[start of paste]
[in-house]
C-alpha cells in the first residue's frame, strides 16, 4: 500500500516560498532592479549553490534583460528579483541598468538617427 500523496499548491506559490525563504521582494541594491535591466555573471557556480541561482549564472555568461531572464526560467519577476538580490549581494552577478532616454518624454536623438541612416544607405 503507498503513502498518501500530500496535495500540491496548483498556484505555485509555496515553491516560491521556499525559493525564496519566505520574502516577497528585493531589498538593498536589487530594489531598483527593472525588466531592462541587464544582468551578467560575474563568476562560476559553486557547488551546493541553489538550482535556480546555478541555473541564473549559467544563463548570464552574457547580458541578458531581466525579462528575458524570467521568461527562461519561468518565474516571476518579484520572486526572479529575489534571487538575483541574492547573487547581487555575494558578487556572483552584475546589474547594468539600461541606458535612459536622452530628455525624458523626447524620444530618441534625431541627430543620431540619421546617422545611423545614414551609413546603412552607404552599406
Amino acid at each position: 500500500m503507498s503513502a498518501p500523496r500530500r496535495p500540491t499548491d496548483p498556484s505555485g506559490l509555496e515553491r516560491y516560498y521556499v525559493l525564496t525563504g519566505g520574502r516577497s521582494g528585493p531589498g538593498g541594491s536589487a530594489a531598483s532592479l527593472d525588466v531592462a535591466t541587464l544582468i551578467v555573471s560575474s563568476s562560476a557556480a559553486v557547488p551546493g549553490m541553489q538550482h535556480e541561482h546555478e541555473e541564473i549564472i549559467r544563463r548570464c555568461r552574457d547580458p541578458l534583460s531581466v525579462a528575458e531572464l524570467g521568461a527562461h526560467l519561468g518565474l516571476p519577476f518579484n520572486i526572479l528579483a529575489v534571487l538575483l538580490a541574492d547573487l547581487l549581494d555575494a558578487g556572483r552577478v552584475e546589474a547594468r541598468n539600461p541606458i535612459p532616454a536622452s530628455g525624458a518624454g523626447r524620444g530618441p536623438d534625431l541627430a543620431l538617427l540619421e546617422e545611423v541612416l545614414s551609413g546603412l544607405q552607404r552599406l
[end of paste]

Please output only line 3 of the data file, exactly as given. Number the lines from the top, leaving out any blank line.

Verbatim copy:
Amino acid at each position: 500500500m503507498s503513502a498518501p500523496r500530500r496535495p500540491t499548491d496548483p498556484s505555485g506559490l509555496e515553491r516560491y516560498y521556499v525559493l525564496t525563504g519566505g520574502r516577497s521582494g528585493p531589498g538593498g541594491s536589487a530594489a531598483s532592479l527593472d525588466v531592462a535591466t541587464l544582468i551578467v555573471s560575474s563568476s562560476a557556480a559553486v557547488p551546493g549553490m541553489q538550482h535556480e541561482h546555478e541555473e541564473i549564472i549559467r544563463r548570464c555568461r552574457d547580458p541578458l534583460s531581466v525579462a528575458e531572464l524570467g521568461a527562461h526560467l519561468g518565474l516571476p519577476f518579484n520572486i526572479l528579483a529575489v534571487l538575483l538580490a541574492d547573487l547581487l549581494d555575494a558578487g556572483r552577478v552584475e546589474a547594468r541598468n539600461p541606458i535612459p532616454a536622452s530628455g525624458a518624454g523626447r524620444g530618441p536623438d534625431l541627430a543620431l538617427l540619421e546617422e545611423v541612416l545614414s551609413g546603412l544607405q552607404r552599406l